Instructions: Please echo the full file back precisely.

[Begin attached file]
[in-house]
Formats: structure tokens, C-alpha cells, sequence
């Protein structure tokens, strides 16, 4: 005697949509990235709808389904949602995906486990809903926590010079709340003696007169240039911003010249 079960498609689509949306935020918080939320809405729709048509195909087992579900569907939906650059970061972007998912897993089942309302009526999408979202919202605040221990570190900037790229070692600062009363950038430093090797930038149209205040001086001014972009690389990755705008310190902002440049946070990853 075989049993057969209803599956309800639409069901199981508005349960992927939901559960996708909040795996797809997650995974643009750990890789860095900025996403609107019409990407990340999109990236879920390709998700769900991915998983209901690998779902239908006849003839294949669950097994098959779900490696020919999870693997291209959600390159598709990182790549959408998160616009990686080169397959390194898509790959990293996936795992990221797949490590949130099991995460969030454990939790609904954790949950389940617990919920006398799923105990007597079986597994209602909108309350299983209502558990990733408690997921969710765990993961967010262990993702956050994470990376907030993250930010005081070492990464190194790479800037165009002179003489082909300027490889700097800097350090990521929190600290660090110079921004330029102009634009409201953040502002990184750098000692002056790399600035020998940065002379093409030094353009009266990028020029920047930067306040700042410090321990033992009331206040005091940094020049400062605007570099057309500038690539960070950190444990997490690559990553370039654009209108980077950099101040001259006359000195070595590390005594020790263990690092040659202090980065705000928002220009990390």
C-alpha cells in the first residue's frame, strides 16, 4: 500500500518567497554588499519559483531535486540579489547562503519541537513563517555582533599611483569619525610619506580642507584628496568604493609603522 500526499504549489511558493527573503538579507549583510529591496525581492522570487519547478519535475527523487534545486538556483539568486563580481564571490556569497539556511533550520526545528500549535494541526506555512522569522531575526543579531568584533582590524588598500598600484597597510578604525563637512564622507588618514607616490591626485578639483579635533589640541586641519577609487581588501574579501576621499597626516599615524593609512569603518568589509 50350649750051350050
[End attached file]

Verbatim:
[in-house]
Formats: structure tokens, C-alpha cells, sequence
């Protein structure tokens, strides 16, 4: 005697949509990235709808389904949602995906486990809903926590010079709340003696007169240039911003010249 079960498609689509949306935020918080939320809405729709048509195909087992579900569907939906650059970061972007998912897993089942309302009526999408979202919202605040221990570190900037790229070692600062009363950038430093090797930038149209205040001086001014972009690389990755705008310190902002440049946070990853 075989049993057969209803599956309800639409069901199981508005349960992927939901559960996708909040795996797809997650995974643009750990890789860095900025996403609107019409990407990340999109990236879920390709998700769900991915998983209901690998779902239908006849003839294949669950097994098959779900490696020919999870693997291209959600390159598709990182790549959408998160616009990686080169397959390194898509790959990293996936795992990221797949490590949130099991995460969030454990939790609904954790949950389940617990919920006398799923105990007597079986597994209602909108309350299983209502558990990733408690997921969710765990993961967010262990993702956050994470990376907030993250930010005081070492990464190194790479800037165009002179003489082909300027490889700097800097350090990521929190600290660090110079921004330029102009634009409201953040502002990184750098000692002056790399600035020998940065002379093409030094353009009266990028020029920047930067306040700042410090321990033992009331206040005091940094020049400062605007570099057309500038690539960070950190444990997490690559990553370039654009209108980077950099101040001259006359000195070595590390005594020790263990690092040659202090980065705000928002220009990390």
C-alpha cells in the first residue's frame, strides 16, 4: 500500500518567497554588499519559483531535486540579489547562503519541537513563517555582533599611483569619525610619506580642507584628496568604493609603522 500526499504549489511558493527573503538579507549583510529591496525581492522570487519547478519535475527523487534545486538556483539568486563580481564571490556569497539556511533550520526545528500549535494541526506555512522569522531575526543579531568584533582590524588598500598600484597597510578604525563637512564622507588618514607616490591626485578639483579635533589640541586641519577609487581588501574579501576621499597626516599615524593609512569603518568589509 50350649750051350050